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Never Shake A Banjo

Posted by brae on Saturday, March 12, 2016

like this

Her face was a study in sadness and torment.

“I didn’t practice at all this week” she whispered, hanging her head.

Her name was Charlotte and she had signed up two months ago for banjo lessons, but and was having difficulties.

I put on my best happy face and patted her shoulder.

“Oh that’s Ok,” I assured her. “We all have a hard time scheduling practice. The trick is to keep trying!”

She looked up at me with sad Bassett hound eyes and shook her head.

“I don’t know. I think maybe I just don’t have the talent. Maybe it’s best I just quit.”

She was truly reveling in self pity, and it took every ounce of my will to keep smiling.

Charlotte was a single mom and school teacher in her fifties, one of my many students who decided to learn music later in life.

And although I loved these “adult” students because they gave me a break from the feral youngsters I taught, they were challenging in their own way.

Mostly just because they were so hard on themselves!

“You’re doing great.” I enthused. “I promise!”

Charlotte winced. “No I’m not. I haven’t practiced at all…”

“Well, the secret is to let go of our expectations and allow ourselves to experience failure…”  I said, feeling suddenly like Dr Phil.

She stared into space, unconvinced.

I charged on. “Did you know that Thomas Edison said our greatest failure is just giving up…? We just have to keep trying and eventually we’ll get better!’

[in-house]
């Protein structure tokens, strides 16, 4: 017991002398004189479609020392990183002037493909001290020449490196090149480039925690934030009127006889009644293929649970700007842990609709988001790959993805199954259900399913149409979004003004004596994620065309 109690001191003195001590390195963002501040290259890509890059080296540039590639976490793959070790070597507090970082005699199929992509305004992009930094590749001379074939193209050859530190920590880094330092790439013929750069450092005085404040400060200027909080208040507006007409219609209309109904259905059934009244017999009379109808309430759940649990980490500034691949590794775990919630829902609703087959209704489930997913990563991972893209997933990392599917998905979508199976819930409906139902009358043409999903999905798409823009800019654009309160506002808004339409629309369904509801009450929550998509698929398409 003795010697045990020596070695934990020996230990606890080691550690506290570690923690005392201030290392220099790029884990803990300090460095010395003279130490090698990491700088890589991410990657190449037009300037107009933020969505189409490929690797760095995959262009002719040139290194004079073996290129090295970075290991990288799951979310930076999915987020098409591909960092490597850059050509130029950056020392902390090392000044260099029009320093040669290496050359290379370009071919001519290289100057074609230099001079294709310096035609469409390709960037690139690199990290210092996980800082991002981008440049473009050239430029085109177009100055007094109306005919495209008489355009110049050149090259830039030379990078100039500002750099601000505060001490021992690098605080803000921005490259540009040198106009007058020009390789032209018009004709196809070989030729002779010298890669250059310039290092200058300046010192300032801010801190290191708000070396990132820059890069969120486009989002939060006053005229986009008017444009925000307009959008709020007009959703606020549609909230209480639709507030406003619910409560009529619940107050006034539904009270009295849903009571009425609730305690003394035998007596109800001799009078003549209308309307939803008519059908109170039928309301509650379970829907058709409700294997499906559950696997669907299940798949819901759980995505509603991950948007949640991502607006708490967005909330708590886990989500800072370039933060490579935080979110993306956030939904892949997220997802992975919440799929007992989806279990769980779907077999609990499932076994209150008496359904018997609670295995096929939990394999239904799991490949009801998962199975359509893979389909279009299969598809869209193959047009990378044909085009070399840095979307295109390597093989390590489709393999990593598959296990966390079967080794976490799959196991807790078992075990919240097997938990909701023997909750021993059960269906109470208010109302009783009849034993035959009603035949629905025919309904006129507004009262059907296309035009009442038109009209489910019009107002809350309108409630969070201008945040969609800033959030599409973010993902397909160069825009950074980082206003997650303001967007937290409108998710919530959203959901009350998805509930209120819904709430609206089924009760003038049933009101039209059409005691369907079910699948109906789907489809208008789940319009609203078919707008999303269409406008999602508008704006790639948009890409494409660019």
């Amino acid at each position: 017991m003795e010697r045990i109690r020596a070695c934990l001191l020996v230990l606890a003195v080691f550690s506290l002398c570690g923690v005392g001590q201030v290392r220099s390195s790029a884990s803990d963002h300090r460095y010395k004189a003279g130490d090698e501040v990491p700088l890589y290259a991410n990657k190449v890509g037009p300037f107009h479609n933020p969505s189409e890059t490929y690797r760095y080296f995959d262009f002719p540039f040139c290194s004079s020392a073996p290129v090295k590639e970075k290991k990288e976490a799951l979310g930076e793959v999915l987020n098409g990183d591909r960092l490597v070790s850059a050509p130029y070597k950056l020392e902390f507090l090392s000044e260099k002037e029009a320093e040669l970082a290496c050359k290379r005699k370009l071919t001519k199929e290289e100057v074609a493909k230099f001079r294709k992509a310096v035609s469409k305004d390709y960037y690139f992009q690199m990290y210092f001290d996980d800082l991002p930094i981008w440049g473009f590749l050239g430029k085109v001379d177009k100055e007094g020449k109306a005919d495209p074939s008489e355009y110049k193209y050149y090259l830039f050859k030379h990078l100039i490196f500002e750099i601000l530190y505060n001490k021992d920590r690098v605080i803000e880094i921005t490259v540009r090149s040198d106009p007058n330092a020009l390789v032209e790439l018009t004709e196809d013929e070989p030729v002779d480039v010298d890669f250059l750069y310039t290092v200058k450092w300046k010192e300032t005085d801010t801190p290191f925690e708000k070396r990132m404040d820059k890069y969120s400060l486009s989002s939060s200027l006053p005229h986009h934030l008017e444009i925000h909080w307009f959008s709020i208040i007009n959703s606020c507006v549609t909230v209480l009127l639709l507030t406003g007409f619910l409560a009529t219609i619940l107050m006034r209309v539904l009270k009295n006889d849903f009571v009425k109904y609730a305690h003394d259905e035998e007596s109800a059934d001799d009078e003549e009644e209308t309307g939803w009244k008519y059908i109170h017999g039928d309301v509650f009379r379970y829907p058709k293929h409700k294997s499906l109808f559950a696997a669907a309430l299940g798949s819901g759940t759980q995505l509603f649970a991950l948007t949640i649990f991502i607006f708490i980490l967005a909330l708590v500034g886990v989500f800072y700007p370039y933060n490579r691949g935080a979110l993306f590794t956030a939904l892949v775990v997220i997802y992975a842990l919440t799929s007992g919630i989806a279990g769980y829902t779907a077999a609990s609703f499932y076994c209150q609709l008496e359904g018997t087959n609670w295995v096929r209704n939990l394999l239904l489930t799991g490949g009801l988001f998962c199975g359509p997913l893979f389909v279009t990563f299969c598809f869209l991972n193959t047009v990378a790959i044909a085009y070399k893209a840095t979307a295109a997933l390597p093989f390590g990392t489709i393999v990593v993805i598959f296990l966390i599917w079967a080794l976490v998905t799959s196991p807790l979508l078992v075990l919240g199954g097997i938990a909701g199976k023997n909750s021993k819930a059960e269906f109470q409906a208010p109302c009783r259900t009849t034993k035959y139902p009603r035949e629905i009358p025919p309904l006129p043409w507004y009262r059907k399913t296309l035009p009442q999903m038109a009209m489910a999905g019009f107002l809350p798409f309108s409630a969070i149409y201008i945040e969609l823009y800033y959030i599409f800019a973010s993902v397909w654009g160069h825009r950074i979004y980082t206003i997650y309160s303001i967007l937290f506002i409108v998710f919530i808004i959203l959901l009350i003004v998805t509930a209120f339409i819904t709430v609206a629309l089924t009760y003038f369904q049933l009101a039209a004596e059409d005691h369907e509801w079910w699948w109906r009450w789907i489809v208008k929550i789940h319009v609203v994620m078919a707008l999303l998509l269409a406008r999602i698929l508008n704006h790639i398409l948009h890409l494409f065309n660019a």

Suddenly, Charlotte looked panicked and put her banjo down. “I’m sorry…” She croaked. “I think I’m having a hot flash!”

She began trying to fan herself, flapping her arms like a large flightless bird.

“Um…..urgh…” I offered, scooting back to give her room.

“It usually passes in a few minutes…” she panted, continuing to flap and turning beet red.

“OK, oh my..” I said, feeling completely out of my area of expertise.

“I’m sorry, I just get….I just….” Her voice cracked and she sunk her head into her hands. “I just get emotional when these hot flashes happen…”

“Is OK, don’t worry!” I said, but I wasn’t helping.

She began to sob. “I just don’t think I can do this! Every time I’ve tried to learn music I’ve failed!”

Then it hit me. Oh my God, I thought. Maybe I helped caused her hot flash! What should I do?

Like an ER doctor reacting to the sight of blood, I sprang into action.

“Here, I’ll make it cooler in here..” I barked, turning the AC down. “And don’t be embarrassed, I teach bluegrass, so I see this a lot!”

But she was oblivious to me, rocking back and forth and mumbling.

It took another 20 minutes to talk her down, but eventually, she regained her senses and we resumed our lesson.

We had been working on the fiddle tune Blackberry Blossom, and she had gotten to the point where she could wobble through the song at half speed.

The problem was, whenever I looked at her, she would fall apart.

And it wasn’t pretty. See, she also had a bit of an anger issue.